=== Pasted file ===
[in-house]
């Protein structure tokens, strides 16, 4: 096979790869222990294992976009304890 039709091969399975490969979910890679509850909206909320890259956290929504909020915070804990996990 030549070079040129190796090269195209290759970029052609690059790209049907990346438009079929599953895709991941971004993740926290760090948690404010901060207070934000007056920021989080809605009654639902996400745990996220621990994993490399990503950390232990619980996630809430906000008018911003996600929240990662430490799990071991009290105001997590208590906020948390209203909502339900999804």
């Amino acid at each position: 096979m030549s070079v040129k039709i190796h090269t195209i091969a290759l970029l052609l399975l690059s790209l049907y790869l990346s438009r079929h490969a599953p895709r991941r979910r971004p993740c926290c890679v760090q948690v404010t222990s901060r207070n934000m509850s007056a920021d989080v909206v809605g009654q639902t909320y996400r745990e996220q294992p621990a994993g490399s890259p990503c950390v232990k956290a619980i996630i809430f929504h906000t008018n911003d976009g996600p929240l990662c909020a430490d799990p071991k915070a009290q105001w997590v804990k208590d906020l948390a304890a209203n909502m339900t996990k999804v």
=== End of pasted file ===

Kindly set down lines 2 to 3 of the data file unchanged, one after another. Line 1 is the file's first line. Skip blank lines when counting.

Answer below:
């Protein structure tokens, strides 16, 4: 096979790869222990294992976009304890 039709091969399975490969979910890679509850909206909320890259956290929504909020915070804990996990 030549070079040129190796090269195209290759970029052609690059790209049907990346438009079929599953895709991941971004993740926290760090948690404010901060207070934000007056920021989080809605009654639902996400745990996220621990994993490399990503950390232990619980996630809430906000008018911003996600929240990662430490799990071991009290105001997590208590906020948390209203909502339900999804």
């Amino acid at each position: 096979m030549s070079v040129k039709i190796h090269t195209i091969a290759l970029l052609l399975l690059s790209l049907y790869l990346s438009r079929h490969a599953p895709r991941r979910r971004p993740c926290c890679v760090q948690v404010t222990s901060r207070n934000m509850s007056a920021d989080v909206v809605g009654q639902t909320y996400r745990e996220q294992p621990a994993g490399s890259p990503c950390v232990k956290a619980i996630i809430f929504h906000t008018n911003d976009g996600p929240l990662c909020a430490d799990p071991k915070a009290q105001w997590v804990k208590d906020l948390a304890a209203n909502m339900t996990k999804v």